The station says about a dozen sign owners, including Glenda Daniels, have accepted artist Jacob Morin’s offer:
The man best know for creating Cadillac Ranch, Stanley Marsh 3, is also responsible for creating and placing those bizarre road signs all around town years ago. Over time, Marsh’s name was dirtied with lawsuit after lawsuit claiming he sexually abused young boys. A negative image, Glenda felt, that read louder than the words on her sign.
“The situation with Stanley Marsh,” she said. “All of the background and all of his problems and I just didn’t want anything with connection in my yard to him.”
Others declined to have the signs covered over.
Jan Douglass has had her sign for some 18 years, she even met Stanley Marsh when they came out to put it up.
“It was a real iconic thing to have one of those signs and so we were just real pleased just to always have it,” said Douglass.
For her, Marsh’s misfortune has nothing to do with the signs left behind. They’re Amarillo’s art, for the community and the world.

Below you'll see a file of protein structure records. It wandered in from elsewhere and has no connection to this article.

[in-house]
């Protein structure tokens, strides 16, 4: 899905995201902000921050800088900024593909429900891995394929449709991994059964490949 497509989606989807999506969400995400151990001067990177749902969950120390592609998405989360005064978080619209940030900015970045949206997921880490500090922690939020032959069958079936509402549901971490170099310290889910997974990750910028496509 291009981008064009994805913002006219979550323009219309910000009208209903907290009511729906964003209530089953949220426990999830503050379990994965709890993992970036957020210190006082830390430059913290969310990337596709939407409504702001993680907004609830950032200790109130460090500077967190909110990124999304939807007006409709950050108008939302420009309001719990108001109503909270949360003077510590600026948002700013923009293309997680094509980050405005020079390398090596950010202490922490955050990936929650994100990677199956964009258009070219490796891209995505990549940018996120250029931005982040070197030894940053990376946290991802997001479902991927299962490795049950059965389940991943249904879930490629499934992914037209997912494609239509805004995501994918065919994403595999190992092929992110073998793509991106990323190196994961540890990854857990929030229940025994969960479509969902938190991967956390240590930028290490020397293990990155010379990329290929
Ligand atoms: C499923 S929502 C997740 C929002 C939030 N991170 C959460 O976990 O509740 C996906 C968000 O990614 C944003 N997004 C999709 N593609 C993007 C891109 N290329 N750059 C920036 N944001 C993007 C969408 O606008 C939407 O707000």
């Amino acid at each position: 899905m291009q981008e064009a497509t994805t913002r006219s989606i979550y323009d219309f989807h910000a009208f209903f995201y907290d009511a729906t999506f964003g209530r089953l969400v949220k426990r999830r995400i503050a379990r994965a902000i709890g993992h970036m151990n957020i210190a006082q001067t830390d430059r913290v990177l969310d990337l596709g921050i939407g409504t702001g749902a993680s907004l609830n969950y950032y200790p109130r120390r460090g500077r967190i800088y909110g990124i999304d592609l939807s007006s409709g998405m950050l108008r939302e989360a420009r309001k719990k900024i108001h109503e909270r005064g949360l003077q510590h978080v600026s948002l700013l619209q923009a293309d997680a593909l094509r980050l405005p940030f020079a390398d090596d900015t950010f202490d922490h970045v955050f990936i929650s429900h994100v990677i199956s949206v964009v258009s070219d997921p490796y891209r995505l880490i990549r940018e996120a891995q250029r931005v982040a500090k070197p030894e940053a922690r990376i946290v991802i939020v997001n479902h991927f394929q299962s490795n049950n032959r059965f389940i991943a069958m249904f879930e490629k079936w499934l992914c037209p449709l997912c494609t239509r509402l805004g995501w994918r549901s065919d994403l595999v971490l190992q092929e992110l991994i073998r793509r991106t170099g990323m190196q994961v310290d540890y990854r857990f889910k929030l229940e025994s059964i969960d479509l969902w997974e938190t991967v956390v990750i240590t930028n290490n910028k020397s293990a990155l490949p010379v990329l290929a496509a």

“People have stopped by, take pictures of them. I talked to them, mostly tourists,” said Douglass. “People hear about them all over the world and I think it’s something that makes us a little unique.”
Here’s the video report from the station:
Not many people know this, but the whimsical signs — some of which are found on Route 66 — are called the Dynamite Museum. According to an archived report in the Amarillo Globe-News, the project started in the early 1990s with a solitary “Road Does Not End” sign. The newspaper says thousands of these signs — no two are the same — are sprinkled all over the region.
Of course, Marsh is best-known for his Cadillac Ranch art installation, located off Route 66 west of town. Marsh is out on bail on multiple counts of sex-abuse charges, allegedly with teenage boys.
I have very mixed feelings about this. If the charges against Marsh are true, it’s understandable some owners of the signs look at them with revulsion and would want them modified, if not removed altogether.
But the Dynamite Museum also is public art, and such artwork tends to become the people’s artwork over time and not the creator’s. As Douglass says, they help make Amarillo unique. I’m hoping not too many people take up Morin’s offer.
UPDATE 7/11/2013: KAMR-TV in Amarillo says Marsh’s people will remove the signs if the owners don’t want them anymore:
Toad Hall representatives would not comment on the story, saying only that if people want to get rid of the signs in their yards to call them at 359-1014, and they’ll remove them free of charge….. But, they would prefer not having them painted-over.
(Image of one of the Dynamite Museum signs in Amarillo, by Brandon Carpenter via Flickr)